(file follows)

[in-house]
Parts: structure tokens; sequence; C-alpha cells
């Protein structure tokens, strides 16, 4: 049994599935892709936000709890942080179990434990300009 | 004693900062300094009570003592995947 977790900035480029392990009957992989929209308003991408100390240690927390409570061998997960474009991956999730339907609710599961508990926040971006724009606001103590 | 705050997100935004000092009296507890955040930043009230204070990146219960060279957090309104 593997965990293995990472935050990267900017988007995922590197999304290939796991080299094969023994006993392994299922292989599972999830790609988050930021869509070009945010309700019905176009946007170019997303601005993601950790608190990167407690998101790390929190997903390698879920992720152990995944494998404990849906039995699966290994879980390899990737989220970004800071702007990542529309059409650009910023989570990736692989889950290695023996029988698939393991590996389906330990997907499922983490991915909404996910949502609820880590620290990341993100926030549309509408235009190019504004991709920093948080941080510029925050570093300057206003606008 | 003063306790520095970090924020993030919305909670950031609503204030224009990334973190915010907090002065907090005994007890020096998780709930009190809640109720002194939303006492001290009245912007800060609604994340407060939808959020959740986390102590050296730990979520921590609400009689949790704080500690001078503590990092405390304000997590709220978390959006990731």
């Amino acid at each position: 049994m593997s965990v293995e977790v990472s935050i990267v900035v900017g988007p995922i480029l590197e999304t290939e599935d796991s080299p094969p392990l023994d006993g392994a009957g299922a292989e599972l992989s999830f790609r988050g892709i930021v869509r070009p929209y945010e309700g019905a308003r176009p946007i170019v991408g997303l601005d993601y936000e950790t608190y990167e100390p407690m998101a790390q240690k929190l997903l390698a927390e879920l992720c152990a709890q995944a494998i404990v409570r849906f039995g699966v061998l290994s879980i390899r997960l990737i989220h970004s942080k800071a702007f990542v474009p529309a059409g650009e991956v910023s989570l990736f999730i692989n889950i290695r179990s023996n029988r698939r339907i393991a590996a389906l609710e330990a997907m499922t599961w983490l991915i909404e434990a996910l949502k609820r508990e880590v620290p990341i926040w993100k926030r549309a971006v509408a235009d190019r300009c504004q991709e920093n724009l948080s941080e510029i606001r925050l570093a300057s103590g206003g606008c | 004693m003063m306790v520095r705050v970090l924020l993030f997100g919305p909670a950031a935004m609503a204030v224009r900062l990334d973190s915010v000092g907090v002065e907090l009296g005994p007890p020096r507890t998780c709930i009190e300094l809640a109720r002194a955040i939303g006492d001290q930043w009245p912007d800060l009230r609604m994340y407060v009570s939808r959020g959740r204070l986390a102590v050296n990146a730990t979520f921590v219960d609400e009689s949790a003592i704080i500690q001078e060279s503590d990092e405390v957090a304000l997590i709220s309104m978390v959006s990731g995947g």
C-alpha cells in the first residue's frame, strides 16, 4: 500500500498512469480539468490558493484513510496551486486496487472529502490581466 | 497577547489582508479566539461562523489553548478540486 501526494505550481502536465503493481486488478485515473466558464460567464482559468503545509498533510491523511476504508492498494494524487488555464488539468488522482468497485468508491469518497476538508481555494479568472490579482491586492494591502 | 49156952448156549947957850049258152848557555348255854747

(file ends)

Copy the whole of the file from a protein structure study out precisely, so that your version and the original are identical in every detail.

[in-house]
Parts: structure tokens; sequence; C-alpha cells
């Protein structure tokens, strides 16, 4: 049994599935892709936000709890942080179990434990300009 | 004693900062300094009570003592995947 977790900035480029392990009957992989929209308003991408100390240690927390409570061998997960474009991956999730339907609710599961508990926040971006724009606001103590 | 705050997100935004000092009296507890955040930043009230204070990146219960060279957090309104 593997965990293995990472935050990267900017988007995922590197999304290939796991080299094969023994006993392994299922292989599972999830790609988050930021869509070009945010309700019905176009946007170019997303601005993601950790608190990167407690998101790390929190997903390698879920992720152990995944494998404990849906039995699966290994879980390899990737989220970004800071702007990542529309059409650009910023989570990736692989889950290695023996029988698939393991590996389906330990997907499922983490991915909404996910949502609820880590620290990341993100926030549309509408235009190019504004991709920093948080941080510029925050570093300057206003606008 | 003063306790520095970090924020993030919305909670950031609503204030224009990334973190915010907090002065907090005994007890020096998780709930009190809640109720002194939303006492001290009245912007800060609604994340407060939808959020959740986390102590050296730990979520921590609400009689949790704080500690001078503590990092405390304000997590709220978390959006990731």
């Amino acid at each position: 049994m593997s965990v293995e977790v990472s935050i990267v900035v900017g988007p995922i480029l590197e999304t290939e599935d796991s080299p094969p392990l023994d006993g392994a009957g299922a292989e599972l992989s999830f790609r988050g892709i930021v869509r070009p929209y945010e309700g019905a308003r176009p946007i170019v991408g997303l601005d993601y936000e950790t608190y990167e100390p407690m998101a790390q240690k929190l997903l390698a927390e879920l992720c152990a709890q995944a494998i404990v409570r849906f039995g699966v061998l290994s879980i390899r997960l990737i989220h970004s942080k800071a702007f990542v474009p529309a059409g650009e991956v910023s989570l990736f999730i692989n889950i290695r179990s023996n029988r698939r339907i393991a590996a389906l609710e330990a997907m499922t599961w983490l991915i909404e434990a996910l949502k609820r508990e880590v620290p990341i926040w993100k926030r549309a971006v509408a235009d190019r300009c504004q991709e920093n724009l948080s941080e510029i606001r925050l570093a300057s103590g206003g606008c | 004693m003063m306790v520095r705050v970090l924020l993030f997100g919305p909670a950031a935004m609503a204030v224009r900062l990334d973190s915010v000092g907090v002065e907090l009296g005994p007890p020096r507890t998780c709930i009190e300094l809640a109720r002194a955040i939303g006492d001290q930043w009245p912007d800060l009230r609604m994340y407060v009570s939808r959020g959740r204070l986390a102590v050296n990146a730990t979520f921590v219960d609400e009689s949790a003592i704080i500690q001078e060279s503590d990092e405390v957090a304000l997590i709220s309104m978390v959006s990731g995947g």
C-alpha cells in the first residue's frame, strides 16, 4: 500500500498512469480539468490558493484513510496551486486496487472529502490581466 | 497577547489582508479566539461562523489553548478540486 501526494505550481502536465503493481486488478485515473466558464460567464482559468503545509498533510491523511476504508492498494494524487488555464488539468488522482468497485468508491469518497476538508481555494479568472490579482491586492494591502 | 49156952448156549947957850049258152848557555348255854747